Sometimes a song, a blues song, filled with venom, emerges into the world coiled, contained and poised to strike. A song which as the venom circulates round the listener’s bloodstream commands surrender even as they ready themselves for the next strike.
Songs like this from the 1940s and 1950s often had as big, or a bigger, effect on fellow artists as they did on the radio and jukebox audiences. Especially if the song had an arresting instrumental riff that every self respecting guitar player just knew, in their hands, stretched out, would really blow the roof off their hometown honky-tonk.
Played over and over by hundreds of artists such a song becomes part of the DNA of the blues and showcasing a distinctive take on it a rite of passage for the would be guitar slinger out to make a name for themselves.
Featured today on The Immortal Jukebox is just such a song, ‘The Things I Used To Do’, Guitar Slim’s Rhythm & Blues classic from 1953.
Now don’t you feel snake bit? From the opening notes you know this song will bore deep into you and that there will be no escape from its clutches. As the song proceeds at irresistible lava flow pace the stinging, swooping distorted guitar figure seems to slow time while the languorous booze fuelled vocal, stately piano and swirling brasses wreath you in a narcotic mind haze that envelops all your senses so that the end of the record always seems a jolt waking you up from a delicious dream you never wanted to end. So play it again and relive the dream!
Guitar Slim, born Eddie Jones in Greenwood Mississippi in late 1926, was inspired, like so many, as a guitar player by T-Bone Walker and Gatemouth Brown. His own style developed initially in New Orleans saw him learning to use amp distortion to boost the impact of his Les Paul’s sharp trebly sound. He performed and sang with a gospel fervour that quickly won him a loyal audience in the blues clubs.
In addition he developed a show stopping stage act where the audience were treated to the sight of Slim decked out in a shimmering suit with hair dyed to match blasting out aggressive solos at high volume while sauntering through a club trailing a couple of hundred feet of guitar lead behind him. Once seen Guitar Slim was never forgotten! Listen to the great Buddy Guy explain the effect seeing Guitar Slim had on him!
‘The Things I Used To Do’ benefitted from the piano and arranging skills of a youthful Ray Charles who patiently coaxed Slim, over many takes, to deliver the recorded performance that has such a lovely spontaneous feel. Joining Slim in the J&M studio in New Orleans were Frank Mitchell on Trumpet, Gus Fontenette on Alto Sax, Charles Burbank and Joe Tillman played Tenor Sax with a rhythm section of Oscar Moore on Drums and Lloyd Lambert on Bass completing the lineup.
The record, issued by Art Rupe’s Specialty Records label, became a huge hit spending 14 weeks at No 1 on the R&B chart and easily selling over a million copies. The song became a Jukebox staple and almost an anthem across the South – especially in Texas and Louisiana.
Though Slim was never to have another record with the visceral, nothing can stop this being a hit impact of ‘Things’ his Specialty material features many wonderfully intense performances like, ‘Reap What You Sow’, ‘Story of My Life’ and, ‘Sufferin’ Mind’ demonstrating his brilliant guitar/vocal interplay.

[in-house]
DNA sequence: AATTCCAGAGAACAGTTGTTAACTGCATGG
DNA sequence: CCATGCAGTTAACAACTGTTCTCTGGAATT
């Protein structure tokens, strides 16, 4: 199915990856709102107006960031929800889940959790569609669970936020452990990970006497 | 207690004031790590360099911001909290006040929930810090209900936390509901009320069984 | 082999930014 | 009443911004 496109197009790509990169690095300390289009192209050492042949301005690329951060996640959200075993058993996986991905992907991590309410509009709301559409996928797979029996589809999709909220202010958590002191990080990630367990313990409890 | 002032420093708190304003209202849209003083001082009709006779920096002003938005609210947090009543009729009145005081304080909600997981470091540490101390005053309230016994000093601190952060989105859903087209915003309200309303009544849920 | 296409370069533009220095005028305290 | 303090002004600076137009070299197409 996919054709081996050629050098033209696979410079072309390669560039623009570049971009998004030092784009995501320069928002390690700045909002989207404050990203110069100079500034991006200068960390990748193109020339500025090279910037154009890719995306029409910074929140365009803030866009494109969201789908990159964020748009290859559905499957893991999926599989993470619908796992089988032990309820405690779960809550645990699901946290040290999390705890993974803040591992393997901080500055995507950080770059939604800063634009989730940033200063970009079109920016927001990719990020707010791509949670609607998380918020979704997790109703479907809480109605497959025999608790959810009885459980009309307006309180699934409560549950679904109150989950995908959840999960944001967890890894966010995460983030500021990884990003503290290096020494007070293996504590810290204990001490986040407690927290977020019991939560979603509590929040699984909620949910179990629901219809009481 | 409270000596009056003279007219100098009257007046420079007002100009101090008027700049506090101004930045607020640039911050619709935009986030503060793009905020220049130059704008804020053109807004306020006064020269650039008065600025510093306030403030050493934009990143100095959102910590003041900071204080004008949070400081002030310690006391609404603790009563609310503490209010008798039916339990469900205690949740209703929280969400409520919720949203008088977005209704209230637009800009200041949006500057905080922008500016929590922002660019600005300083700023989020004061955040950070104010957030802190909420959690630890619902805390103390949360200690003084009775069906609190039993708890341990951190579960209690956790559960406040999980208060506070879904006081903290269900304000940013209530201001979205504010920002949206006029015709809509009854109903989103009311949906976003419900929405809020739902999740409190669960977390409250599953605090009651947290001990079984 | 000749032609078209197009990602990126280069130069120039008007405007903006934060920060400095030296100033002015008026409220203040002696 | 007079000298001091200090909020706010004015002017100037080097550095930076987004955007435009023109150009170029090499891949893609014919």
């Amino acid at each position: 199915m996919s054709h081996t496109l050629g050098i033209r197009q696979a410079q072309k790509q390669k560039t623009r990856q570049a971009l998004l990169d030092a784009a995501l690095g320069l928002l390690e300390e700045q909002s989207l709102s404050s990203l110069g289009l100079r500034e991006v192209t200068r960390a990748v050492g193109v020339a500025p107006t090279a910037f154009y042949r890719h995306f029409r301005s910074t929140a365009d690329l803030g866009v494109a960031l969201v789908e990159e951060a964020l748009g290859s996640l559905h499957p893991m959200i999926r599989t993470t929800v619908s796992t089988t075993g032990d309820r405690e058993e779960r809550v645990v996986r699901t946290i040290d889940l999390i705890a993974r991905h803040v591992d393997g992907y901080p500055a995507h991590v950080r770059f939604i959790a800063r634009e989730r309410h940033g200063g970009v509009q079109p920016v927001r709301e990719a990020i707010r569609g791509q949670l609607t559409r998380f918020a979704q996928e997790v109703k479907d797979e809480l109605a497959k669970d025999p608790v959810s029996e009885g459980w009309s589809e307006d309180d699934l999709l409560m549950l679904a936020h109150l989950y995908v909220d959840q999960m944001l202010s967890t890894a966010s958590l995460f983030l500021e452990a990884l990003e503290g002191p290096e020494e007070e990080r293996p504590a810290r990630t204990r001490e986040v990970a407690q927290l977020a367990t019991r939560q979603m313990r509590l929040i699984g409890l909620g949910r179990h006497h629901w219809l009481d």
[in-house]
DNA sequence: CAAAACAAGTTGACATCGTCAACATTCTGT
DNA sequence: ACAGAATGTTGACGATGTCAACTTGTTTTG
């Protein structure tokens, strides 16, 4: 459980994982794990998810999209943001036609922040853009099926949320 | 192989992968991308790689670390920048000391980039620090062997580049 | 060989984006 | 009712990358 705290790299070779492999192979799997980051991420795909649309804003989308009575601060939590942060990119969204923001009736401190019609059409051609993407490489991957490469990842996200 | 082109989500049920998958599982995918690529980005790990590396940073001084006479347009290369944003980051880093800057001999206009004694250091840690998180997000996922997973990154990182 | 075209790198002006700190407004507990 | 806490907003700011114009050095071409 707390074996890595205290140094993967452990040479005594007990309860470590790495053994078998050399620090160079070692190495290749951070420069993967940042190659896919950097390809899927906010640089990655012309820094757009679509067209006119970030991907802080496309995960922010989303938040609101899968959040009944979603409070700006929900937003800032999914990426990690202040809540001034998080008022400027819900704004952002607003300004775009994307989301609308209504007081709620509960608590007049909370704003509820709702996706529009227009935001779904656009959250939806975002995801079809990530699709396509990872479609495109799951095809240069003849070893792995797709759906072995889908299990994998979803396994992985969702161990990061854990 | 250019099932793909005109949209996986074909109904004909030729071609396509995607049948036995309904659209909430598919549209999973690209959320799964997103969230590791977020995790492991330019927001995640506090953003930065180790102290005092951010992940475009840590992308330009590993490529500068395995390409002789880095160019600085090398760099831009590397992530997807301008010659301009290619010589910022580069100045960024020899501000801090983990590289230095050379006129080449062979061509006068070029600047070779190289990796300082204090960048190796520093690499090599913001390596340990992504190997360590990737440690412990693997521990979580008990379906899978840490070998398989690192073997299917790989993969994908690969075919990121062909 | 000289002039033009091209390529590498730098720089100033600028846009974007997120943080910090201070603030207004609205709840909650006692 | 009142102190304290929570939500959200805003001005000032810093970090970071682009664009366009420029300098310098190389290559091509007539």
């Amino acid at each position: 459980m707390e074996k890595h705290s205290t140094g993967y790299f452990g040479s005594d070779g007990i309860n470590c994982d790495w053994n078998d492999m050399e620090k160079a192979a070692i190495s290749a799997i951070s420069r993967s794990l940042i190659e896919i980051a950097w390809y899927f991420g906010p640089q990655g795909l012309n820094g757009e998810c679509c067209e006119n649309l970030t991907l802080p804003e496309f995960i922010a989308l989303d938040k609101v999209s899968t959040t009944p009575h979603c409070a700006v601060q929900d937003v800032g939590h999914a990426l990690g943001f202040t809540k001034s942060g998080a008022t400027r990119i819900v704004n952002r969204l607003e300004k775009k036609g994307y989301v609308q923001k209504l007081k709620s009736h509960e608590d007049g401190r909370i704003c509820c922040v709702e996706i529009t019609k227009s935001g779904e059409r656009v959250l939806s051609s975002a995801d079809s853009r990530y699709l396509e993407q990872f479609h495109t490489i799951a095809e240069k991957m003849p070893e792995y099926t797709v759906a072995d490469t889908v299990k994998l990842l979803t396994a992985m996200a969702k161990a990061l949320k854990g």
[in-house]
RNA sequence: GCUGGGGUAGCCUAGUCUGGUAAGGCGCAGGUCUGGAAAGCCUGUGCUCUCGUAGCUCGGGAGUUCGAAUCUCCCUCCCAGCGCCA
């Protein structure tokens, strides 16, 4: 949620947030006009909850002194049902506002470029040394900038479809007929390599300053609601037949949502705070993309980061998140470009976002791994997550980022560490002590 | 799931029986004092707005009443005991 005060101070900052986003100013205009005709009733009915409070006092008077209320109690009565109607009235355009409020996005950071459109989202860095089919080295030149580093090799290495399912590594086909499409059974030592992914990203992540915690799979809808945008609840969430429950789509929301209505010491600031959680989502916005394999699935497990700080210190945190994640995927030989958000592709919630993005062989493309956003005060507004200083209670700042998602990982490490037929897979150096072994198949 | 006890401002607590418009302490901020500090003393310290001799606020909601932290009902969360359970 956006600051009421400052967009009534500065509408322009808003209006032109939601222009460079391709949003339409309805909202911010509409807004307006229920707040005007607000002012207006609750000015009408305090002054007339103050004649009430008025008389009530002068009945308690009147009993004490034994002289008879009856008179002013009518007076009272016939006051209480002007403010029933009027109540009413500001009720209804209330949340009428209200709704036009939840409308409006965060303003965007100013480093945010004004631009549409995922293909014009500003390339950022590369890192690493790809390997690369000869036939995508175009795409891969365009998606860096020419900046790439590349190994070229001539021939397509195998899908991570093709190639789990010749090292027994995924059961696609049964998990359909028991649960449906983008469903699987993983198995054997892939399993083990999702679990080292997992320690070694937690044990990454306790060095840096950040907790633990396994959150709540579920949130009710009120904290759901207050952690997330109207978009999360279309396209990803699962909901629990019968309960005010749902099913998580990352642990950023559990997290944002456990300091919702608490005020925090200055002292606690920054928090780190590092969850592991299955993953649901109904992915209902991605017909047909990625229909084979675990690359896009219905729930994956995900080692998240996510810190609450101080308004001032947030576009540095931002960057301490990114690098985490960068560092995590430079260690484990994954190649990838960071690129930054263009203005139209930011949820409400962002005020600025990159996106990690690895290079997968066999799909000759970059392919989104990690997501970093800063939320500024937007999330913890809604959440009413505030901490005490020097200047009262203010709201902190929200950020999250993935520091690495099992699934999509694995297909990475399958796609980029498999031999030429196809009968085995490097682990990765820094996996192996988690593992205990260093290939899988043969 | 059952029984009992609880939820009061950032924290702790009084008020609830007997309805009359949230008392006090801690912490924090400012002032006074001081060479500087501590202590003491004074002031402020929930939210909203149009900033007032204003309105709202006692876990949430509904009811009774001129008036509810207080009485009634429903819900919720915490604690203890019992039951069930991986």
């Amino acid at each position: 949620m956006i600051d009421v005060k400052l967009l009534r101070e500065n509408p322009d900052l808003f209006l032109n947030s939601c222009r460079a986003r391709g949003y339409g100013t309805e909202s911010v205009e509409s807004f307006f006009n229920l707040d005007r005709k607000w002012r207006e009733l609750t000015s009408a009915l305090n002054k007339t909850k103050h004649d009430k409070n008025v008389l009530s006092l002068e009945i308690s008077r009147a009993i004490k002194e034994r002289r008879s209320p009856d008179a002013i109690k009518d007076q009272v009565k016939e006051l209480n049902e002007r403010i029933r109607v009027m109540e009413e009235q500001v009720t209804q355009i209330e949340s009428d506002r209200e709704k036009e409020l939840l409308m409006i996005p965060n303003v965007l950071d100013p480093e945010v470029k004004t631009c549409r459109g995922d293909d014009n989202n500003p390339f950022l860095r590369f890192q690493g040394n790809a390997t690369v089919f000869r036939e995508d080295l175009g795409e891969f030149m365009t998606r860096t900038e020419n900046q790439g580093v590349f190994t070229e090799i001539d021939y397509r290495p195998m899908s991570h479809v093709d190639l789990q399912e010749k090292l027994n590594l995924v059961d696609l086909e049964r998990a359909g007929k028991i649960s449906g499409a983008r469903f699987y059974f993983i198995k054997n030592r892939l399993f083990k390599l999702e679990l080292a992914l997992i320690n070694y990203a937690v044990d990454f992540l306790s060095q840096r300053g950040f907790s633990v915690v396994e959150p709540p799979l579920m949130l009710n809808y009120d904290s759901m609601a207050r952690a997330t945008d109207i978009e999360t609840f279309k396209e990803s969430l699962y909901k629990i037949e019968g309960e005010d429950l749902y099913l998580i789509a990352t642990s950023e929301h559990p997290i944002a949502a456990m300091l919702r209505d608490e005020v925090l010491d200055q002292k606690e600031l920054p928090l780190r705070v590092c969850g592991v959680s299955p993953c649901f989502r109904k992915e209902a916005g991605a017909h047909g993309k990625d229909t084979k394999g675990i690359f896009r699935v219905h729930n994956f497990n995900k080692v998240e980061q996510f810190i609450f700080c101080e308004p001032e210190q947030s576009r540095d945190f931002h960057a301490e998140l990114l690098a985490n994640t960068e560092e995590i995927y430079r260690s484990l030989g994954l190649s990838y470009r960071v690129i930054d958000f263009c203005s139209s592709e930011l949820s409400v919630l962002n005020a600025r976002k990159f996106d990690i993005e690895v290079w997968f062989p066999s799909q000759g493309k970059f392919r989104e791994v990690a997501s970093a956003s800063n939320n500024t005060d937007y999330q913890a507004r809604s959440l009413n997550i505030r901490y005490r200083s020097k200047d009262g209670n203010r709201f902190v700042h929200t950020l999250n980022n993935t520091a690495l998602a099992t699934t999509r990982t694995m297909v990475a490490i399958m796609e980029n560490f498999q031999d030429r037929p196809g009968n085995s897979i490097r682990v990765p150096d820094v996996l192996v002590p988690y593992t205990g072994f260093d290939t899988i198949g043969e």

Guitar Slim lived life with the accelerator pressed firmly to the floor seemingly scornful of the effect this would inevitably have on his health and career. Troubled by alcoholism Guitar Slim died in February 1959 aged only 32.
Yet, I’ll bet that in a blues club somewhere this week someone is bound to say, ‘Here’s one you might remember from the 1950s’ and launch into, ‘The Things I Used To Do’ certain that the audience whether or not they are scholars of the blues will fall under its unbreakable spell.
As a bonus treat I’m going to feature two superb versions of, ‘Things’ by two master blues guitarists – Buddy Guy and Albert Collins.
First up an imperious live outing from 1991 by Buddy who had listened closely to Guitar Slim in Louisiana before his arrival in Chicago in 1957. Once there Buddy impressed everybody with the power and intensity of his playing and soon those in the know were confidently proclaiming that the new heavyweight champion of Blues Guitar was none other than Buddy Guy.
Buddy has regularly featured, ‘Things’ in his set so that it often feels like he uses it as a touchstone of his youth and a battery charger to fire him up in performance. And, when Buddy fires we all get gloriously burned!
In conclusion here’s a lyrical, hypnotic version by Houston born Albert ‘Iceman’ Collins. Albert is one of those players who has a tone and touch that’s wholly individual and thus instantly recognisable.
It’s more than 60 years now since Guitar Slim cut, ‘The Things I Used To Do’ but from where I’m listening it still sounds newly minted and surprising every time it’s played. I think you call that a classic.
‘Sufferin’ Mind’ on Specialty Records and, ‘The Things I Used To Do’ on UK Ace Records are both fine Guitar Slim compilations well worth your attention.
I have picked out 2 from the hordes of covers of, ‘Things’ above. Something of the reach of the song is indicated by further versions I have enjoyed you might care to look out for:
The Fabulous Thunderbirds
Gary Clark and Jimmy Vaughan
Pee Wee Crayton
Stevie Ray Vaughan
And during Van Morrison’s epic 70th Birthday Cyprus Avenue concerts what should he segue into from a contemplative, ‘Enlightenment’ but …. The Things I Used To Do!